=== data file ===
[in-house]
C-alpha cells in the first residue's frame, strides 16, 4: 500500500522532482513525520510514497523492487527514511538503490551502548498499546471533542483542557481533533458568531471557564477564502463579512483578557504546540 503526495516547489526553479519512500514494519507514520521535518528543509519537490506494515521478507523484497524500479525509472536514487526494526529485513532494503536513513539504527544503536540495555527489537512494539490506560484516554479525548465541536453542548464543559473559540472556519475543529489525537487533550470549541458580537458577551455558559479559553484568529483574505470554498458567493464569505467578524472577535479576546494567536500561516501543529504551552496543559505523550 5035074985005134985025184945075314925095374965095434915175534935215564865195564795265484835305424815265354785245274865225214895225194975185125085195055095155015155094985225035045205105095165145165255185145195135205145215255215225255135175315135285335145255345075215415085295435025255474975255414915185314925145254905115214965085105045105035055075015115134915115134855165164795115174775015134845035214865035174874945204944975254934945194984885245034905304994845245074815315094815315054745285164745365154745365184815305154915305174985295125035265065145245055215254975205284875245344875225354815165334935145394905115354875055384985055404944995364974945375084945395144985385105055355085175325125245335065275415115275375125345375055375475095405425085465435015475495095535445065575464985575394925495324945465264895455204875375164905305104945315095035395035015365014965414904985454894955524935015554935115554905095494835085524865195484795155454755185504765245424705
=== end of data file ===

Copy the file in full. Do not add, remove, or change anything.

[in-house]
C-alpha cells in the first residue's frame, strides 16, 4: 500500500522532482513525520510514497523492487527514511538503490551502548498499546471533542483542557481533533458568531471557564477564502463579512483578557504546540 503526495516547489526553479519512500514494519507514520521535518528543509519537490506494515521478507523484497524500479525509472536514487526494526529485513532494503536513513539504527544503536540495555527489537512494539490506560484516554479525548465541536453542548464543559473559540472556519475543529489525537487533550470549541458580537458577551455558559479559553484568529483574505470554498458567493464569505467578524472577535479576546494567536500561516501543529504551552496543559505523550 5035074985005134985025184945075314925095374965095434915175534935215564865195564795265484835305424815265354785245274865225214895225194975185125085195055095155015155094985225035045205105095165145165255185145195135205145215255215225255135175315135285335145255345075215415085295435025255474975255414915185314925145254905115214965085105045105035055075015115134915115134855165164795115174775015134845035214865035174874945204944975254934945194984885245034905304994845245074815315094815315054745285164745365154745365184815305154915305174985295125035265065145245055215254975205284875245344875225354815165334935145394905115354875055384985055404944995364974945375084945395144985385105055355085175325125245335065275415115275375125345375055375475095405425085465435015475495095535445065575464985575394925495324945465264895455204875375164905305104945315095035395035015365014965414904985454894955524935015554935115554905095494835085524865195484795155454755185504765245424705